Sonic is franchised and some can pay someone lower if they are in the "car hop" category. These people are on roller skates. They mainly work on tips and are young kids so I tip them. But not all Sonics are created equal. The one near me now does not have car hops and it has a drive thru so they move up to my category that I do not tip.

I think we are all in agreement of tipping waitstaff at full restaurants. If there is bad service, I still tip but then I am the person that calls the manager over and explain what I thought was bad service. If the employee and management do not know, then they cannot fix it. (coming from experience).

Other than that I tip the pizza delivery guy, or any catering/food delivery to the office I work. I tip my hairdresser because he is honest with me about what I want and what will actually happen (and he make my hair look great for at least a day )
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Old 07-03-2013, 12:42 PM   #51
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Originally Posted by Hrhpd View Post
Putting tip jars out tells the customer that tips are expected. The establishment owner has now relieved him/herself of the responsibility of encouraging and rewarding employees for going above and beyond. They are maximizing their profits and now putting the responsibility of rewarding good employees on the customer by asking them to pay more for their product. It is greedy.

The good thing is that it is starting to backfire, as evidenced by this thread. Customers are becoming more and more annoyed at being coerced to pay more for a product. I know many of my friends who are so fed up that they will actively avoid retail establishments that put out tip jars.
If I like the product a business sells I'm going to buy it.

It's a tip jar, it's not a gun and a mask.

I can ignore the tip jar.
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Old 07-03-2013, 12:54 PM   #52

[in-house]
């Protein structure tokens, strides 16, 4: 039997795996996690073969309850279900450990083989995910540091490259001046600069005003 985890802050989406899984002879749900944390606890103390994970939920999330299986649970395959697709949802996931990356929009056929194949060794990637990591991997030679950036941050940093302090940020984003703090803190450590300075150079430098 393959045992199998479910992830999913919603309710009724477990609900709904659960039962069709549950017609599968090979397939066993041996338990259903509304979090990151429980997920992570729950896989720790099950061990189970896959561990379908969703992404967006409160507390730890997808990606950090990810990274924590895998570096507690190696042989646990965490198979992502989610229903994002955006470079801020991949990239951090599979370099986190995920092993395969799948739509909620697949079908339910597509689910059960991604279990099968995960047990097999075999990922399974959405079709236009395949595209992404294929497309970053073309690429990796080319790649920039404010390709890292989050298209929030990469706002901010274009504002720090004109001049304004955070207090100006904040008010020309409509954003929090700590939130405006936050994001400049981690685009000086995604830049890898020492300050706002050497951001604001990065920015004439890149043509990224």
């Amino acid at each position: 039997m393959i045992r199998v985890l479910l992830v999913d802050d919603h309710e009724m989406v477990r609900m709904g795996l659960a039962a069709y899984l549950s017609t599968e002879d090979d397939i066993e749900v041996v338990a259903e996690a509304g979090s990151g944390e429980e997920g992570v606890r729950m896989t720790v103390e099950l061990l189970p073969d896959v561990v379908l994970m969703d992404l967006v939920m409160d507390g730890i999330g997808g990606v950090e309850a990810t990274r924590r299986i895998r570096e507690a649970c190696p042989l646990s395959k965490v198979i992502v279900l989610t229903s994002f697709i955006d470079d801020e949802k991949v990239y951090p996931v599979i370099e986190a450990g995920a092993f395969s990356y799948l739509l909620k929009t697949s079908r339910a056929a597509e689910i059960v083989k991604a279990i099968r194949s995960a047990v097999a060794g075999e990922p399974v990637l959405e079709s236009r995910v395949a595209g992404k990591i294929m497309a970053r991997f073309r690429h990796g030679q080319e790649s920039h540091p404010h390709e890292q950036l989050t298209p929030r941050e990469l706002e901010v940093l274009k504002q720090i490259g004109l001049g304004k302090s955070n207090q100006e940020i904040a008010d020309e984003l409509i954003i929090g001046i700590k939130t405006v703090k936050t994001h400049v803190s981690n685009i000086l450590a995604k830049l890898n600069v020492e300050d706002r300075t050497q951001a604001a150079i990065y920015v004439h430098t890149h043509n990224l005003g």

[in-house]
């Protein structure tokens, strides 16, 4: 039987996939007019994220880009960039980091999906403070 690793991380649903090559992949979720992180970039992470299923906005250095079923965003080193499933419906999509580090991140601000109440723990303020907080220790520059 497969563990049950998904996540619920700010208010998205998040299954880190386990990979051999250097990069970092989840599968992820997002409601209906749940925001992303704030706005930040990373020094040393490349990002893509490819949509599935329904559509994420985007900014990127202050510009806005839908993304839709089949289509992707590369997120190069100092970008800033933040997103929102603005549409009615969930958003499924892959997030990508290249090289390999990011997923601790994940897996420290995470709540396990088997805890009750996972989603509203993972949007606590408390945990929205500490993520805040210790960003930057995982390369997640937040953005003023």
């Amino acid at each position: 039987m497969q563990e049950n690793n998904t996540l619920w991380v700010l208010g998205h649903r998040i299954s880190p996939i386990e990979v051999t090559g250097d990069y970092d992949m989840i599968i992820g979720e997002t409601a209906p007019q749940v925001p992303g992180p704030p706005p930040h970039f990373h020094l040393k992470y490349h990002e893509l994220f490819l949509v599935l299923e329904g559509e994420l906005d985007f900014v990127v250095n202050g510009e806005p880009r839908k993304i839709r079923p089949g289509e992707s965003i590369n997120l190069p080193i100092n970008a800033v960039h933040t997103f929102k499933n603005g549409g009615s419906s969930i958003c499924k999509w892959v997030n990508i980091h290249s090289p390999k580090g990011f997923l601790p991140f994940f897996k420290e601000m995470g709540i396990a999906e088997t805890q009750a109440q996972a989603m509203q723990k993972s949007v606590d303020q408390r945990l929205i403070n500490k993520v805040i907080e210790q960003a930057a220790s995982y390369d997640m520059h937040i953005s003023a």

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Originally Posted by Hrhpd View Post

And that is why I LOVE Costco. Their employees are well compensated with excellent benefits. The CEO refuses to take a salary above an x% of the floor employees because he doesn't believe he is that he is that much greater than his employees.

And the customer gets outstanding service from Costco because the employees are happy because they are treated so well. There is not a huge turnover at Costco.
Costco does pay their employees a lot higher than Walmart. I think I read it is like 84% higher at Costco, plus they get benefits. Costco's latest CEO made $650,000 in 2012 an $200,000 in bonuses and $4 million in stock options. But this is still a lot less than other CEO's of their competitors. The founding CEO took a salary of only $325,000.
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Old 07-03-2013, 12:59 PM   #53
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Although I haven't been on a bunch of tours but the few that I've gone with outside the US all have similar tipping guidelines.

My retired aunt and her friends go to the casinos often on those one day bus trips and there is also a guideline to tip the bus driver and guide.

What is a "bus driver" being tipped for? Because he did not get into an accident?!
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Old 07-03-2013, 01:17 PM   #54
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What is a "bus driver" being tipped for? Because he did not get into an accident?!
I only tip bus drivers if they handle my luggage. We tipped the Budget Port Canaveral shuttle driver. He was really great and helped us get all our luggage onto and off the bus. I gave him a good tip. But the Budget shuttle driver at the Oahu airport didn't do anything by drive. Didn't help anyone with luggage. I didn't tip him one penny.
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Old 07-03-2013, 01:19 PM   #55
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Originally Posted by Luv'sTink View Post
Tipping is out of control!

In WA State, the minimum wage is almost $10 and hour with a raise almost yearly. Waitstaff receive the $10 an hour no exceptions.

A few weeks back we were in BJ's Restaurant and they had a suggested tip amount on the bill. The problem I had with it is, they used the full amount including tax, unless they are paying the Dept of Revenue a tip, I feel that is wrong. (Our restaurant tax rate is almost 10%)

Here is what many people do not understand. The waitstaff is making minimum wage in many places.